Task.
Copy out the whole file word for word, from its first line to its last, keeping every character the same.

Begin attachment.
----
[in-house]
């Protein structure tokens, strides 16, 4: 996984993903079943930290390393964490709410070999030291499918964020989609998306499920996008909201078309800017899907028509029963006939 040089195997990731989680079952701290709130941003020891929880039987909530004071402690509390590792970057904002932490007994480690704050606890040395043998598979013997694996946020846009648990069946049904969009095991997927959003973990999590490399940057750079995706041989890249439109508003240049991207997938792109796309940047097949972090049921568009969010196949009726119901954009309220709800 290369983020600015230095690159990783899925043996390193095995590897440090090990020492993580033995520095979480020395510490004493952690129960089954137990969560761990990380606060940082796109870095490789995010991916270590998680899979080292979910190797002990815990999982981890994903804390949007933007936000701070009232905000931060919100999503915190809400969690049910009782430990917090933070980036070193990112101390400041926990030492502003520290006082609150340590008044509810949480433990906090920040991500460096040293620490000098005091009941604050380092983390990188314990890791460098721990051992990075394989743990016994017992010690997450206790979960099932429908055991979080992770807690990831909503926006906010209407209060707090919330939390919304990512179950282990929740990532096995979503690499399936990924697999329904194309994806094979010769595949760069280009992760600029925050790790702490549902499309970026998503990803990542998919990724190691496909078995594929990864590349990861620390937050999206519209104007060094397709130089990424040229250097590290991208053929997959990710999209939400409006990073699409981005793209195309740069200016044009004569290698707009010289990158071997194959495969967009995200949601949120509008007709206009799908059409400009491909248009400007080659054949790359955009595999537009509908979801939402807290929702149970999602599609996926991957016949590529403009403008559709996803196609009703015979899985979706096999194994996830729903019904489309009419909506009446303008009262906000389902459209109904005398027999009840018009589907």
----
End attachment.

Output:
[in-house]
């Protein structure tokens, strides 16, 4: 996984993903079943930290390393964490709410070999030291499918964020989609998306499920996008909201078309800017899907028509029963006939 040089195997990731989680079952701290709130941003020891929880039987909530004071402690509390590792970057904002932490007994480690704050606890040395043998598979013997694996946020846009648990069946049904969009095991997927959003973990999590490399940057750079995706041989890249439109508003240049991207997938792109796309940047097949972090049921568009969010196949009726119901954009309220709800 290369983020600015230095690159990783899925043996390193095995590897440090090990020492993580033995520095979480020395510490004493952690129960089954137990969560761990990380606060940082796109870095490789995010991916270590998680899979080292979910190797002990815990999982981890994903804390949007933007936000701070009232905000931060919100999503915190809400969690049910009782430990917090933070980036070193990112101390400041926990030492502003520290006082609150340590008044509810949480433990906090920040991500460096040293620490000098005091009941604050380092983390990188314990890791460098721990051992990075394989743990016994017992010690997450206790979960099932429908055991979080992770807690990831909503926006906010209407209060707090919330939390919304990512179950282990929740990532096995979503690499399936990924697999329904194309994806094979010769595949760069280009992760600029925050790790702490549902499309970026998503990803990542998919990724190691496909078995594929990864590349990861620390937050999206519209104007060094397709130089990424040229250097590290991208053929997959990710999209939400409006990073699409981005793209195309740069200016044009004569290698707009010289990158071997194959495969967009995200949601949120509008007709206009799908059409400009491909248009400007080659054949790359955009595999537009509908979801939402807290929702149970999602599609996926991957016949590529403009403008559709996803196609009703015979899985979706096999194994996830729903019904489309009419909506009446303008009262906000389902459209109904005398027999009840018009589907």